The second regional evidence gathering session took place in Birmingham on Thursday, 4 May. The Commissioners attending were: Denise Cush, Emma Knights, Joyce Miller and Anthony Towey. Three members of the Secretariat were in attendance: Amira Chilvers, Rudolf Eliott Lockhart (Chair) and Jon Reynolds.
The day began at King Edward VI High School for Girls in Edgbaston where we were warmly welcomed by Rachael Jackson-Royal, her colleagues and her pupils. After an interesting tour of the school and a very pleasant lunch, the first formal session took place where we received evidence from: Guy Hordern (Birmingham SACRE), Judith Everington (Warwick Religions and Education Research Unit), Sarah Hall (University of Birmingham), Lat Blaylock, Mark Chater and pupils from the school. The second evidence-gathering session then took place at the University of Birmingham’s School of Education where we heard from Lisa O’Connor and three of her students from Kings Norton Girls’ School, Sarah Lane Cawte (Free Church Education Committee), Gill Robbins, Allan Hayes and Rachael Jackson- Royal (King Edward VI High School for Girls). Some members of the public were also in attendance at this session.
It is always a pleasure to listen to students who are enthused by religious education and want to share their opinions on the subject and its benefits. It was very evident that they found the subject rigorous, relevant and interesting and that they were benefiting from it in a variety of ways. Learning about religions was important to them – including a broader range of learning (‘small religions’) – but they felt the skills they were developing through RE were equally valid. The opportunity to discuss and debate what they called ‘ultimate questions’ was of great value to them because it increased their ability to think for themselves and then transfer those skills to other areas of their lives.
Unsurprisingly, the passion their teachers had for RE also shone through and this was one of the themes that emerged from a number of our speakers. Despite (or sometimes because of) the problems that face RE, the commitment and energy of teachers has resulted in much excellent practice across the country. That professionalism, innovation and creativity, developed in their schools and their local groups, must be able to flourish in any post-Commission world.
A number of the key questions that face the Commission were addressed by our speakers.
On the question of changing the current legal situation, there were several views expressed: a national syllabus/ a minimum entitlement/ a new law with maximum flexibility / leaving the law unchanged. Should faith groups have a say in any new syllabus? Should SACREs be reconstituted?
How we articulate the aims of RE was also raised. Is it possible to find agreement? Where is the balance between understanding religions and beliefs on the one hand and pupils’ (human) development on the other? The language used to explore these questions also differed: are we talking about ‘religion’ or ‘faith’?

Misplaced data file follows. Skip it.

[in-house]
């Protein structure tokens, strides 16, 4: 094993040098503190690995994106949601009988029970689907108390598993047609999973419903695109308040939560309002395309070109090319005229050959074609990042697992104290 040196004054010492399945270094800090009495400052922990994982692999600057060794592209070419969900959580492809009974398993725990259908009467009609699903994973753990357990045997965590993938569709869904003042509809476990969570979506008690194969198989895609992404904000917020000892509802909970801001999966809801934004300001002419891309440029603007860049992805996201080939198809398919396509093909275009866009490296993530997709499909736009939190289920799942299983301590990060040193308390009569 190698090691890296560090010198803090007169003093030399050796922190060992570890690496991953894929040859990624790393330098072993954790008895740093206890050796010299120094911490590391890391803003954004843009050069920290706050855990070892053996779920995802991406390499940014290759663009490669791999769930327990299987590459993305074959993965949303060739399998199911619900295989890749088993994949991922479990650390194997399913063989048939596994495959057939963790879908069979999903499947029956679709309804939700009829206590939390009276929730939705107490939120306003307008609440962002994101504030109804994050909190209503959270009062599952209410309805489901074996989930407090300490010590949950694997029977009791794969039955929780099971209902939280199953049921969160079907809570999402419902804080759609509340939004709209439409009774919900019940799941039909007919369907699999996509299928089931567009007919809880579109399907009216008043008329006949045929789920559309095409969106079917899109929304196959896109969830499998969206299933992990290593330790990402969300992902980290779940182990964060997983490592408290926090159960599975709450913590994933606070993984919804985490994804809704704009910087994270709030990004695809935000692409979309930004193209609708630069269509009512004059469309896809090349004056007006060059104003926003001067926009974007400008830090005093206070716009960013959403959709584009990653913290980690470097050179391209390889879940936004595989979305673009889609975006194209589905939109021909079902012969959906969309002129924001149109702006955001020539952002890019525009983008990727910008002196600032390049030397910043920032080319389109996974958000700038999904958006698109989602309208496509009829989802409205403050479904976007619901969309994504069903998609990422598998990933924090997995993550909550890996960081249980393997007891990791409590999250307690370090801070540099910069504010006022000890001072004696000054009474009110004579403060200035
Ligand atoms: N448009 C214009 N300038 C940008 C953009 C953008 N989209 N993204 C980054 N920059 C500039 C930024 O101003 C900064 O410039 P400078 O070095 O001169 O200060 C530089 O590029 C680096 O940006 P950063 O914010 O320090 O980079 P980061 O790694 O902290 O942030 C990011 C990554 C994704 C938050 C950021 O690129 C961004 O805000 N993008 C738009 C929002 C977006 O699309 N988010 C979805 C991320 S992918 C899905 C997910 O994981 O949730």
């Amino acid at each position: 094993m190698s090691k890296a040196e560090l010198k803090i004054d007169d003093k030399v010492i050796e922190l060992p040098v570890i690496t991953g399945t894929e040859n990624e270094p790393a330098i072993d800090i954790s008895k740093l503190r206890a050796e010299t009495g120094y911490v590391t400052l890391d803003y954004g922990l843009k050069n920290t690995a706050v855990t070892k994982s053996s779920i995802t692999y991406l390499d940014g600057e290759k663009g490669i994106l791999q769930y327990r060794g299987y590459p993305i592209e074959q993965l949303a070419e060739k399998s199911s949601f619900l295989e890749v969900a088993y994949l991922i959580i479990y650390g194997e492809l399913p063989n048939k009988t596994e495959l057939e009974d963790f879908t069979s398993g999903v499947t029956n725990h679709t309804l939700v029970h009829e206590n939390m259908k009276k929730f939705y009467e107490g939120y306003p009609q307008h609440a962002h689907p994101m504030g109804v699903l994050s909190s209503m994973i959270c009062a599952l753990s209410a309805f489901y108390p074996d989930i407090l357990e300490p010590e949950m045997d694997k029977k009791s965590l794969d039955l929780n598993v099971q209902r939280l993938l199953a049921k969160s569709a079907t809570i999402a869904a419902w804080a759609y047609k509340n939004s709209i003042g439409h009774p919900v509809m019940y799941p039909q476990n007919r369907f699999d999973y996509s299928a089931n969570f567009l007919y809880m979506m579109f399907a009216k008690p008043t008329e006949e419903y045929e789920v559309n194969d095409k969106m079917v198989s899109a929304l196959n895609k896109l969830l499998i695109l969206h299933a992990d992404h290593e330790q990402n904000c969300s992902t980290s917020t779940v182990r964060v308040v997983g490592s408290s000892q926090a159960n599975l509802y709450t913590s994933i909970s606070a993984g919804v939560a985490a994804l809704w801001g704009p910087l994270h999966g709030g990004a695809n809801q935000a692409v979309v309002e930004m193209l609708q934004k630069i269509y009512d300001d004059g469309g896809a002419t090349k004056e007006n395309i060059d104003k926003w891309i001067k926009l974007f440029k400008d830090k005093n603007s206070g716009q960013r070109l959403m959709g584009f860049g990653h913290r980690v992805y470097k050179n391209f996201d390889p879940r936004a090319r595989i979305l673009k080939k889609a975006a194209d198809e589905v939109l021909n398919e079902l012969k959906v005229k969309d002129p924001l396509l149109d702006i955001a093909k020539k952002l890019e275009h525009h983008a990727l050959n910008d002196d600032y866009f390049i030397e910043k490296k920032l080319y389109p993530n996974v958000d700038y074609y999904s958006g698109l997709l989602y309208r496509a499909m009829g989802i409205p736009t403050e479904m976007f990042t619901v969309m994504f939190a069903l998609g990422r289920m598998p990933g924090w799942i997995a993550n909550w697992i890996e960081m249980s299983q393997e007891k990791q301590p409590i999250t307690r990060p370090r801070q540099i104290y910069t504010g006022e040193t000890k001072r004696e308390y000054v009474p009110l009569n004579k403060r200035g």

The question of what has become known as ‘the nones’ was also raised and the importance of RE being relevant for all pupils, whatever their background or views. If non-religious worldviews were to be included in RE (and there was some dissent on this from the speakers) then the Commission was urged to consider the need for further research and a significant amount of curriculum support. The ways in which religions are presented was also questioned with a plea for a more sophisticated approach to the diversity within Christianity, for example.
Initial teacher training and continuing professional development emerged as vitally important areas for improvement. Strong pleas were made to support primary school teachers but the lack of subject knowledge of beginning secondary teachers was also highlighted. Speakers complained of too much focus on assessment in schools and that pedagogy has been side-lined by a narrow emphasis on teaching and learning. There were concerns about the structures of examination courses and the impossibility of teaching GCSE well in one hour a week. The status of RE is low is many schools and the public’s perception of RE needs to be enhanced. This links to failure in government policy to recognise the negative impact on RE of, for example, the EBacc. There was general agreement among those presenting that RE should remain compulsory and a plea was made for a return of subject inspections by Ofsted.
These two sessions gave Commissioners a great deal of food for thought. The task before us is large but no-one doubts its significance.
Associate Fellow in the Religions and Education Research Unit at the University of Warwick, formerly Head of Diversity and Cohesion at Education Bradford, and Senior Lecturer in religious studies at the University of Wolverhampton. Former Chair of the RE Council, AREIAC, Bradford SACRE and the Schools Linking Network.
The content of Sarah Lane Cawte’s presentation is available here.
The content of Gill Robins’ presentation is available here.